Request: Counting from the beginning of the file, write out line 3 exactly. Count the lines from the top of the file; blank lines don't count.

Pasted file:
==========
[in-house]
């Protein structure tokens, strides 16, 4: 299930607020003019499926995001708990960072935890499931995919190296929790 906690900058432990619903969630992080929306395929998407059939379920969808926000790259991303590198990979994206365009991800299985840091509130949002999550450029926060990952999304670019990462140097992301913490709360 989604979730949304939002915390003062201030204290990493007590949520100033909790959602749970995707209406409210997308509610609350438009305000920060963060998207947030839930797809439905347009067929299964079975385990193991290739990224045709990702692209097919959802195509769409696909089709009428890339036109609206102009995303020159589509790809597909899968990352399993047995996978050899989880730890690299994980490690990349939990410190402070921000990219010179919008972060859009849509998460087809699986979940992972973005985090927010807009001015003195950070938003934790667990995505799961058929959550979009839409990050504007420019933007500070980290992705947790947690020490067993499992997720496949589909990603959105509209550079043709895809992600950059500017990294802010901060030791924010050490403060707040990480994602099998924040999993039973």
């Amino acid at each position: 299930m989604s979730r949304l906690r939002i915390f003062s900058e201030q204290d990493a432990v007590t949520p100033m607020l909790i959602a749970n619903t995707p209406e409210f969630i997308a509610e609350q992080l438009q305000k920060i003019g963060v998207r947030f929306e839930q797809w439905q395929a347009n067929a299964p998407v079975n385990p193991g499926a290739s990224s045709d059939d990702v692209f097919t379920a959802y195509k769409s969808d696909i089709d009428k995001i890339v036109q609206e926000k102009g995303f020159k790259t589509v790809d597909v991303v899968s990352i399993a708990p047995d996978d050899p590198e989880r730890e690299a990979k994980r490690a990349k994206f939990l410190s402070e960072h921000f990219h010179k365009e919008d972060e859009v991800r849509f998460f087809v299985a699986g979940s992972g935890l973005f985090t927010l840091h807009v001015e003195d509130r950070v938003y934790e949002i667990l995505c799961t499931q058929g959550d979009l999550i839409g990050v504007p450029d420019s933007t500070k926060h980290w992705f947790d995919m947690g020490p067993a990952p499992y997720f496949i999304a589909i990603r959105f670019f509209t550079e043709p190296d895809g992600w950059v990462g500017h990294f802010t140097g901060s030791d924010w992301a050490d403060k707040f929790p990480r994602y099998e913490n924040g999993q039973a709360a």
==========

């Amino acid at each position: 299930m989604s979730r949304l906690r939002i915390f003062s900058e201030q204290d990493a432990v007590t949520p100033m607020l909790i959602a749970n619903t995707p209406e409210f969630i997308a509610e609350q992080l438009q305000k920060i003019g963060v998207r947030f929306e839930q797809w439905q395929a347009n067929a299964p998407v079975n385990p193991g499926a290739s990224s045709d059939d990702v692209f097919t379920a959802y195509k769409s969808d696909i089709d009428k995001i890339v036109q609206e926000k102009g995303f020159k790259t589509v790809d597909v991303v899968s990352i399993a708990p047995d996978d050899p590198e989880r730890e690299a990979k994980r490690a990349k994206f939990l410190s402070e960072h921000f990219h010179k365009e919008d972060e859009v991800r849509f998460f087809v299985a699986g979940s992972g935890l973005f985090t927010l840091h807009v001015e003195d509130r950070v938003y934790e949002i667990l995505c799961t499931q058929g959550d979009l999550i839409g990050v504007p450029d420019s933007t500070k926060h980290w992705f947790d995919m947690g020490p067993a990952p499992y997720f496949i999304a589909i990603r959105f670019f509209t550079e043709p190296d895809g992600w950059v990462g500017h990294f802010t140097g901060s030791d924010w992301a050490d403060k707040f929790p990480r994602y099998e913490n924040g999993q039973a709360a």